ICI Deep Web Intelligence Center
Search on the Internet
Searching on the Internet today can be compared to dragging a net across the surface of the ocean. While much can be gathered from the top, there is a wealth of information that lies deeper, and therefore is missed by the average person.
There are literally hundreds of billions of highly valuable documents hidden in searchable databases that cannot be retrieved by conventional search engines. The reason is simple: basic search methodology and technology has not evolved significantly since the inception of the Internet.
Traditional search engines create their card catalogs by "spidering" or crawling "surface" Web pages. To be identified, a page must be static and linked to subsequent other pages. Utilized in this manner, standard search engines cannot "see" or retrieve content in the Deep Web and the crawlers used by them cannot probe beneath the surface. The result is that enormous amounts of data remains untapped and effectively "hidden" to the crawler, while in reality, the material is in plain sight.
The Deep Web
The discovery of the Deep Web is the result of groundbreaking search technology developed by the Intelligence Community. Private companies have only recently developed search technology capable of identifying, retrieving, qualifying, classifying and organizing "deep" and "surface" content from the World Wide Web.
The Deep Web is qualitatively different from the surface Web. Deep Web sources store their content in searchable databases that only produce results dynamically in response to a direct request. But a direct query is a "one at a time" laborious way to search.
Our search system automates the process of making dozens of direct queries simultaneously using multiple thread technology. It allows searchers to dive deep and explore hidden data simultaneously from multiple sources using directed queries.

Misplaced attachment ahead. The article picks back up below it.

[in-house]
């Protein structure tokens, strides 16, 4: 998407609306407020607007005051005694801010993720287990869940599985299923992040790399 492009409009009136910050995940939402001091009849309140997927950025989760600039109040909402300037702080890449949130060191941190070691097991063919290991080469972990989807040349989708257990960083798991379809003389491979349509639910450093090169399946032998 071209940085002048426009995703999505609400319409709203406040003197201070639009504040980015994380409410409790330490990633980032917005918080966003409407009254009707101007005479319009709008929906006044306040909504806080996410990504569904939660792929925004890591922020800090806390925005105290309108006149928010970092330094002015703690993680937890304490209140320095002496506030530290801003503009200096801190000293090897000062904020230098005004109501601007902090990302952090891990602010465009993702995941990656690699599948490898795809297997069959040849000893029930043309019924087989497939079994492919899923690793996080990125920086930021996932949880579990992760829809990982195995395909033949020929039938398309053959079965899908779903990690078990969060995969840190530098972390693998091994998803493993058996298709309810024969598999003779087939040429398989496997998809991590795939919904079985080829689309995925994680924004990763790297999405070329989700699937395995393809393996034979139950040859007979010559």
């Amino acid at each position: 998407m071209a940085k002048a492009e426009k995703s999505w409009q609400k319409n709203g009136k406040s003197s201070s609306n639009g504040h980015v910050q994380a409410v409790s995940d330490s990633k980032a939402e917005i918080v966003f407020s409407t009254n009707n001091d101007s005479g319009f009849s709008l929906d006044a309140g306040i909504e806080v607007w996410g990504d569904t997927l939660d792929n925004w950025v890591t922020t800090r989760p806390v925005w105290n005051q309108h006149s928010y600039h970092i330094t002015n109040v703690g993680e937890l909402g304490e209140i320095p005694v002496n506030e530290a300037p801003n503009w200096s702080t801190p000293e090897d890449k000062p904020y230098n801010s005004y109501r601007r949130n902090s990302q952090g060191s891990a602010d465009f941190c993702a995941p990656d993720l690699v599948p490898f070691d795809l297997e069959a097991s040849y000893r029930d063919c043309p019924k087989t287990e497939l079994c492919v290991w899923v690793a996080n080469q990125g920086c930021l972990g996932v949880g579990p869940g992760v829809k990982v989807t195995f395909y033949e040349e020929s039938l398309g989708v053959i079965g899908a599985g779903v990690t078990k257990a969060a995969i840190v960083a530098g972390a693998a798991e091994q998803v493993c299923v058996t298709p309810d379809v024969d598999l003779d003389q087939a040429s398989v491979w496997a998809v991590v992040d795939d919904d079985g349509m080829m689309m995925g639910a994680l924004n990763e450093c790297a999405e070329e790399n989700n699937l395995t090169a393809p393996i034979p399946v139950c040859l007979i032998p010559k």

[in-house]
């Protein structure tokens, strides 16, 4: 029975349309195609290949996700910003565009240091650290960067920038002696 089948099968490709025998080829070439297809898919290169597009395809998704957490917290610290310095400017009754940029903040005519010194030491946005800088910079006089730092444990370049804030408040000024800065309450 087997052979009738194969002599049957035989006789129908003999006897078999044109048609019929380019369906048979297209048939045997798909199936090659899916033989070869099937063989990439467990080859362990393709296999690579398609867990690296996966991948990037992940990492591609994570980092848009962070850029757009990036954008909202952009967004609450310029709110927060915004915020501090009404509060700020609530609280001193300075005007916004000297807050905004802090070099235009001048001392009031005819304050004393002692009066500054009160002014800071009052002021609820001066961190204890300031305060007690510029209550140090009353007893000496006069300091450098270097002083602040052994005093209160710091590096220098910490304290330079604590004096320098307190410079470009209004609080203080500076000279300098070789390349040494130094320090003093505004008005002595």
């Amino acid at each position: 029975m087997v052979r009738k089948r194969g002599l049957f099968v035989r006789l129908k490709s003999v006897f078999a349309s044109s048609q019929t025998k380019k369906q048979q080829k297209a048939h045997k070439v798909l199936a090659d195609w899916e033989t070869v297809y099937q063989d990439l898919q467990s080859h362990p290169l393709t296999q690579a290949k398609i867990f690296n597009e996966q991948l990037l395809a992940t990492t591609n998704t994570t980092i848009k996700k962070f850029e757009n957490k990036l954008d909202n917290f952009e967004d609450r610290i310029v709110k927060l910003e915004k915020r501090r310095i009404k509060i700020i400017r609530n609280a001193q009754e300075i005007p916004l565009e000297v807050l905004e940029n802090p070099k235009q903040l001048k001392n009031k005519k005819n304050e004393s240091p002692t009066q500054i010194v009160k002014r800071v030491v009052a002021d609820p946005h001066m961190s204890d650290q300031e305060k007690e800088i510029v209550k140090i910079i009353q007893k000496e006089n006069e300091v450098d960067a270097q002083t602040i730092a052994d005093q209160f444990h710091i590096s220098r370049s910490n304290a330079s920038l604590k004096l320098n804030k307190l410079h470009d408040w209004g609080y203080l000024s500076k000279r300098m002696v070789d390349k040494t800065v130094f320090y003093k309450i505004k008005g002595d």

Businesses, researchers and consumers now have access to the most valuable and hard-to-find information on the Web and can retrieve it with pinpoint accuracy. If the most coveted commodity of the Information Age is indeed information, then the value of Deep Web content is immeasurable.
Deep Web searches are intended for cases where historic data (more than four years) needs to be obtained and which otherwise tends to "fall off" current-day data tables.
When conducting Deep Web intelligence studies on companies or individuals, we access a much different class of documents. Included in the search results are not only the standard information retrieved by conventional search engines but many other possible leads.
To put these numbers in perspective, we estimate that some of the largest search engines, such as Northern Light, individually index only 16% of the surface Web. Since they are missing the Deep Web, Internet searchers are therefore searching only 0.03% - or one in 3,000 - of the content available to them today.
Clearly, simultaneous searching of multiple surface and Deep Web sources is necessary when comprehensive information retrieval is needed.